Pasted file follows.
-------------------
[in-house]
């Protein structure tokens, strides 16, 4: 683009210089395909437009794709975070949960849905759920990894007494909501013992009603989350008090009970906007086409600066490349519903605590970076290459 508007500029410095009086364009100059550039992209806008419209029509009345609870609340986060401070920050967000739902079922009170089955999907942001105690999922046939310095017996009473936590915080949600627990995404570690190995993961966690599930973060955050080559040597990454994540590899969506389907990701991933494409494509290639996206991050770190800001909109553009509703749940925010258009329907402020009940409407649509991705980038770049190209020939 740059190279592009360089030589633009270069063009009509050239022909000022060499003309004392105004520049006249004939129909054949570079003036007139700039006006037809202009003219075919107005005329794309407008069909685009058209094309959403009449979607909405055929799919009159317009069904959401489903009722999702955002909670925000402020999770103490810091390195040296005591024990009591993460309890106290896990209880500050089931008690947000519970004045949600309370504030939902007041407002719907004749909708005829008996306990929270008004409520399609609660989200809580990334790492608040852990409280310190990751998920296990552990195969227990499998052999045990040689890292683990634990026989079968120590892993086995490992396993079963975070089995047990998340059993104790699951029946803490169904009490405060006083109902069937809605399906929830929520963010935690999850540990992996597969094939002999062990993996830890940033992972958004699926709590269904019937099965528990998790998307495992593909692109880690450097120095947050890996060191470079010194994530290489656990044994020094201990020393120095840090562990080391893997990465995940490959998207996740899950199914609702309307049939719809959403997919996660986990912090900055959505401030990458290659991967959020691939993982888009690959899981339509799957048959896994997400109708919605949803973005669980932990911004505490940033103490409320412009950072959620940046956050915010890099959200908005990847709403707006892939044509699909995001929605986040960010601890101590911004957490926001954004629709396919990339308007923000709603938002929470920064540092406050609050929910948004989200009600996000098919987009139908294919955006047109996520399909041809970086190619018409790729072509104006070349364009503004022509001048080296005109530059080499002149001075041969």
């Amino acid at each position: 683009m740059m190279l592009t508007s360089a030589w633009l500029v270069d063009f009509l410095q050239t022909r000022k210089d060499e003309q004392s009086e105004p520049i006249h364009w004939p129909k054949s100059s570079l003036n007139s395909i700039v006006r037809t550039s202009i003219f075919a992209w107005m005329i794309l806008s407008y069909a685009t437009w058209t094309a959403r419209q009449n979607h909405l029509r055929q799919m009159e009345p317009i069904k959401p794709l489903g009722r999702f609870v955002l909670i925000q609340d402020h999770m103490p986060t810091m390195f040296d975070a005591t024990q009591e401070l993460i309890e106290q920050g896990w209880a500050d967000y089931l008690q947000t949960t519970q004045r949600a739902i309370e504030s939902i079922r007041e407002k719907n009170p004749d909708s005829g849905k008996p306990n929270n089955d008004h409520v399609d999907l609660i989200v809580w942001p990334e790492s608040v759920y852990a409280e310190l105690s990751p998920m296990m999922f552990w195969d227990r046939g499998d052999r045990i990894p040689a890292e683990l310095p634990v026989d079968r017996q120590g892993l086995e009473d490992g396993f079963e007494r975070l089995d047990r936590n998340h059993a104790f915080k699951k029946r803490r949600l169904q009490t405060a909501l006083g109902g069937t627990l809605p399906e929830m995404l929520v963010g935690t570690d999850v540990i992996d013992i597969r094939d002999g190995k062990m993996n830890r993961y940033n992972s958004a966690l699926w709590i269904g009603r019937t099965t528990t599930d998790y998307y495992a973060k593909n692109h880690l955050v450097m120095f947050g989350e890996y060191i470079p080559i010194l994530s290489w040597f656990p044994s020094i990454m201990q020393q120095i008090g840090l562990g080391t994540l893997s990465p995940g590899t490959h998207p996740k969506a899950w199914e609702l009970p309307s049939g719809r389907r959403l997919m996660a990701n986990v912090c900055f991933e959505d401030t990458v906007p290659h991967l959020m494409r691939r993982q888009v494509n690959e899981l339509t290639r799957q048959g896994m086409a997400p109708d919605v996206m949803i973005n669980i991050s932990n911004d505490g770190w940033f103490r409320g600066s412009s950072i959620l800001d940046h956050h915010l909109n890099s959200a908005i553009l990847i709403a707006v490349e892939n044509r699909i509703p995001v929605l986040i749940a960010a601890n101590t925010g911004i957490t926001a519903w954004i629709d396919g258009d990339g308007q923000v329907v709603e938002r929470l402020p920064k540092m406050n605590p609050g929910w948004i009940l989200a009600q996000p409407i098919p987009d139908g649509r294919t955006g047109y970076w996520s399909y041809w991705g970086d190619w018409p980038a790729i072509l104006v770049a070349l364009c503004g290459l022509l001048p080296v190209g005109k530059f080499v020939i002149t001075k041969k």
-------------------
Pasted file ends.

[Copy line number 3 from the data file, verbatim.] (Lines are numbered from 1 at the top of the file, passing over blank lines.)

């Amino acid at each position: 683009m740059m190279l592009t508007s360089a030589w633009l500029v270069d063009f009509l410095q050239t022909r000022k210089d060499e003309q004392s009086e105004p520049i006249h364009w004939p129909k054949s100059s570079l003036n007139s395909i700039v006006r037809t550039s202009i003219f075919a992209w107005m005329i794309l806008s407008y069909a685009t437009w058209t094309a959403r419209q009449n979607h909405l029509r055929q799919m009159e009345p317009i069904k959401p794709l489903g009722r999702f609870v955002l909670i925000q609340d402020h999770m103490p986060t810091m390195f040296d975070a005591t024990q009591e401070l993460i309890e106290q920050g896990w209880a500050d967000y089931l008690q947000t949960t519970q004045r949600a739902i309370e504030s939902i079922r007041e407002k719907n009170p004749d909708s005829g849905k008996p306990n929270n089955d008004h409520v399609d999907l609660i989200v809580w942001p990334e790492s608040v759920y852990a409280e310190l105690s990751p998920m296990m999922f552990w195969d227990r046939g499998d052999r045990i990894p040689a890292e683990l310095p634990v026989d079968r017996q120590g892993l086995e009473d490992g396993f079963e007494r975070l089995d047990r936590n998340h059993a104790f915080k699951k029946r803490r949600l169904q009490t405060a909501l006083g109902g069937t627990l809605p399906e929830m995404l929520v963010g935690t570690d999850v540990i992996d013992i597969r094939d002999g190995k062990m993996n830890r993961y940033n992972s958004a966690l699926w709590i269904g009603r019937t099965t528990t599930d998790y998307y495992a973060k593909n692109h880690l955050v450097m120095f947050g989350e890996y060191i470079p080559i010194l994530s290489w040597f656990p044994s020094i990454m201990q020393q120095i008090g840090l562990g080391t994540l893997s990465p995940g590899t490959h998207p996740k969506a899950w199914e609702l009970p309307s049939g719809r389907r959403l997919m996660a990701n986990v912090c900055f991933e959505d401030t990458v906007p290659h991967l959020m494409r691939r993982q888009v494509n690959e899981l339509t290639r799957q048959g896994m086409a997400p109708d919605v996206m949803i973005n669980i991050s932990n911004d505490g770190w940033f103490r409320g600066s412009s950072i959620l800001d940046h956050h915010l909109n890099s959200a908005i553009l990847i709403a707006v490349e892939n044509r699909i509703p995001v929605l986040i749940a960010a601890n101590t925010g911004i957490t926001a519903w954004i629709d396919g258009d990339g308007q923000v329907v709603e938002r929470l402020p920064k540092m406050n605590p609050g929910w948004i009940l989200a009600q996000p409407i098919p987009d139908g649509r294919t955006g047109y970076w996520s399909y041809w991705g970086d190619w018409p980038a790729i072509l104006v770049a070349l364009c503004g290459l022509l001048p080296v190209g005109k530059f080499v020939i002149t001075k041969k």